Judy Abel joined the interactive and emerging media practice group as a print and interactive project manager, overseeing print designs, Websites and newsletters for clients in all practice groups. Prior to joining Weber Shandwick, Abel worked at Fleishman-Hillard Digital in Washington, D.C. as a designer and production artist. A native of Jackson, Miss., she graduated with a bachelor’s degree in English literature and European Cultural Studies form Brandeis University in Waltham, Mass. and also holds an M.A. in International Peace and Conflict Resolution from American University in Washington, D.C.
Wednesday, October 10, 2007
For Part two of this article I will address first steps after the crisis hits.
You have created your crisis communication plan and designated your spokesperson. You know where to reach key corporate messaging and who to contact. You feel fairly prepared but once a crisis hits, time is of the essence. The first statements that you make will determine how your organization is viewed and whether you come through the event a winner or a loser.
BOOM! Crisis Hits:
1) Do not hide from the media. If the event is important enough for them to cover it will only make you look worse not to acknowledge it.
a. Have your spokesperson acknowledge that there is a problem. If some one or something was effected by it, admit it and say that you will remedy the situation
b. If you don’t have enough information to address the problem, let the media know that you are aware of the problem, you are looking into it and you will keep everyone abreast of developments.
2) Explain what happened and how: Once you have the details of what happened, give the media a brief explanation. Explain why it happened and that are committed to putting safeguards in place to prevent a recurrence.
3) Apologize and offer to fix the problem: I think this is one of the most difficult and most important steps. This will determine how the public remembers you.
a. Take full responsibility
b. Give specific actions you will take prevent a recurrence
c. Aside from just putting internal safeguards in place, also offer to help the victims if there are any. Donate to a charity, set up a fund but be sincere.
Next week I will write about managing the after effect of a crisis and report on the PRSA Core Training on Crisis Communications. I hope to see you there!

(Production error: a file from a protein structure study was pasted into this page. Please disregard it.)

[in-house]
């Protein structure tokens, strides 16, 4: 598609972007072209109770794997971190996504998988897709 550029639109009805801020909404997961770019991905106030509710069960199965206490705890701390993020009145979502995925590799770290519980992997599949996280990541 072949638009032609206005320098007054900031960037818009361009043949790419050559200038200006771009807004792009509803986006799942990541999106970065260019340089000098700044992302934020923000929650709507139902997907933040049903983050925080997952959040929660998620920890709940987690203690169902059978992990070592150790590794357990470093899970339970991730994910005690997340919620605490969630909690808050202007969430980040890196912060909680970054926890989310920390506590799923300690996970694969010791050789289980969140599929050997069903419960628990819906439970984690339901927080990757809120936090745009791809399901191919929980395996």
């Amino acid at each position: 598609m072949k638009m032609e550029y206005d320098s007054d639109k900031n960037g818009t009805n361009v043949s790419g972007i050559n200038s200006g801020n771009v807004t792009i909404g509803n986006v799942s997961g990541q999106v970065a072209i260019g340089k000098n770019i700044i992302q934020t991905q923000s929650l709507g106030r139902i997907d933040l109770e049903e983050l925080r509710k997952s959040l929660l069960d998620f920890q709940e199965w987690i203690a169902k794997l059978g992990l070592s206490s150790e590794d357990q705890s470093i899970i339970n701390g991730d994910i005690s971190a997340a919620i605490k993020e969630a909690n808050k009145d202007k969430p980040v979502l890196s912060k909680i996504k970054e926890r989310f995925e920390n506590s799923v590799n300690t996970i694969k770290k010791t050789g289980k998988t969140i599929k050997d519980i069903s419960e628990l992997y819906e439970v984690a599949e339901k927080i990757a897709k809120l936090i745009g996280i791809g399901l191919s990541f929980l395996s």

Carmichael Lynch Spong announced today that Maria Reitan, principal and chair of the firm’s Marketing to Women and Lifestyle Marketing groups and Emmy Award-winning news director and producer will host “PurseStrings” —- a weekly 30-minute marketing-to-women radio program on WebmasterRadio.FM, a 24-hour Internet business radio station.
"PurseStrings" will launch on October 16, 2007 at 3:00 p.m. EST and will air every Tuesday. The show will feature expert insight about how to successfully capture the attention of the country’s most coveted demographic — the 51 percent of the country who controls more than 80 percent of the household spending: the woman. Each show will feature female-savvy guests ranging from marketing executives to third-party experts and more. The show will be streamed LIVE over WebmasterRadio.FM and available in archive, distributed in podcast format through all major podcast portals (including iTunes and Mobilecast) and through RSS feeds.
"Carmichael Lynch Spong is the expert when it comes to capturing women’s attention. We’ve helped companies realize their marketing goals and gain market share by aligning themselves with the number one consumer today – the woman," says Maria Reitan, principal and chair of the Marketing to Women and Lifestyle Marketing practice groups. "Now, I'm excited to share that experience with WebmasterRadio.FM listeners."
Thursday, October 04, 2007
Tonya Tennessen was promoted to account supervisor in the financial services practice. Having joined Weber Shandwick last year, Tennessen plays a key role on the award-winning Go Direct campaign of the U.S. Department of the Treasury. She manages the campaign's national media and partner outreach efforts. Tennessen has also served on Weber Shandwick's pro bono client selection committee and currently directs Weber Shandwick's pro bono work with a local non-profit legal services organization servicing Minnesota's immigrant population. A native of Minneapolis, Minn., Tennessen holds a bachelor's degree in English, Economics and secondary English Education from the University of Wisconsin-Madison.
The health care practice has promoted Toccara Torres, Stacy Buehner and Rachel Lonsdale from assistant account executives to account executives.
Torres works on the American College of Surgeons and the Coalition for Pulmonary Fibrosis accounts providing account management, media relations, newsletter editing and production and event coordination. In addition to her work on client accounts, Torres is a member of the Weber Shandwick Minneapolis office United Way committee as well as the Employee Action Group (EAG) Green Committee, which supports office-wide, environmentally friendly initiatives. A native of St. Peter, Minn., Torres graduated from Macalester College with a bachelor's degree in communications and media studies.